Tuck took several deep breaths and shoved the Glock into the Father’s hand. “Listen, you frightful Jesuit, stop counting your spiritual notches. There are milkmen downstairs, and they aren’t delivering cream. Go and shoot them, would you?”

By the way, I've copyrighted this idea. Anybody steals it, I'll Holy Blood & Grail you in court.

Saturday, March 18, 2006

What my mind looks like now

I've reread the Sirens section, and this depicts my understanding:

Actually, I can see more of the hints that Seguro kindly pointed out to me in his comments, but I have to wonder about the first casual reader to read ULYSSES. How was he (or she) able to figure out what the heck was going on without having any guide books or helping experts?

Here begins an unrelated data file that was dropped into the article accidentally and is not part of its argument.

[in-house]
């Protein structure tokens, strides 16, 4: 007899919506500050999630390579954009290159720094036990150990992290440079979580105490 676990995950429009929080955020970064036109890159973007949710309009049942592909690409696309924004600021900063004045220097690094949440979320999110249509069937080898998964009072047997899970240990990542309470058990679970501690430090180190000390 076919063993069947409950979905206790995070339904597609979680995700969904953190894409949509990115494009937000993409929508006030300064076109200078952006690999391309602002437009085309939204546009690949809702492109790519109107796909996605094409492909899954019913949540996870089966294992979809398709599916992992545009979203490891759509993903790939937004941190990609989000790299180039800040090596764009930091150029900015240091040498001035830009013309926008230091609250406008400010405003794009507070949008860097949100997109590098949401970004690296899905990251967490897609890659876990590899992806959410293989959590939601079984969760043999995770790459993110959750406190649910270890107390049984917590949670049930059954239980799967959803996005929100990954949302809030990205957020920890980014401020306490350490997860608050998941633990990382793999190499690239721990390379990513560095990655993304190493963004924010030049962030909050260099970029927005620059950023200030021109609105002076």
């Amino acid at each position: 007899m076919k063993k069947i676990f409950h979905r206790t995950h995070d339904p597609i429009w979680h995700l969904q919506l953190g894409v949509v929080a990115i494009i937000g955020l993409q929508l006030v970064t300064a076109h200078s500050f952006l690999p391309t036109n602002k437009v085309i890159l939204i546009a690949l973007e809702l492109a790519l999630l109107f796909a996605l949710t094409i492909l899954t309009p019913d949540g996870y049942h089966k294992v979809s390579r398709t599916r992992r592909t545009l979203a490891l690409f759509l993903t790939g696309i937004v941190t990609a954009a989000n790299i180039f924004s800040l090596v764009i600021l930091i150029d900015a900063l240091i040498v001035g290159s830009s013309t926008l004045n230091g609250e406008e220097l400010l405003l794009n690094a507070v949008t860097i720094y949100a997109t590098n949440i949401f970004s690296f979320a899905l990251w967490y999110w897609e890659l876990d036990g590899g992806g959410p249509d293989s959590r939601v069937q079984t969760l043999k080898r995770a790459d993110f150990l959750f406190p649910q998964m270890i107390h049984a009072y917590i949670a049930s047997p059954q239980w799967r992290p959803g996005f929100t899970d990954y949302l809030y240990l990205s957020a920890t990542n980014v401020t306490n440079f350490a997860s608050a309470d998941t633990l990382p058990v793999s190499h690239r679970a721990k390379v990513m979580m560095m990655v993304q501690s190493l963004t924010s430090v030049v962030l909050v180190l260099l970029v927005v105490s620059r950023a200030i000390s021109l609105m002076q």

Wednesday, March 08, 2006

Still alive, still reading

I had this dream last night.

God refused to let me die until I had finished UYLSSES.

Soooooo, me being a superstitious sort, I might start reading one word a day from now on.

Monday, February 20, 2006

A pictorial representation of my mind and ULYSSES

Tuesday, February 14, 2006

I am coming to the conclusion...

...that ULYSSES is either the impregnable object or the irrefragable force. Or both.

Thursday, February 09, 2006

ULYSSES recommended reading for children.

The Royal Society of Literature Magazine has asked prominent children's authors which ten books children should read before they leave school. UK's poet laureate, Andrew Motion, believes that ULYSSES should be one of them.

In which case I suspect they'd never be leaving school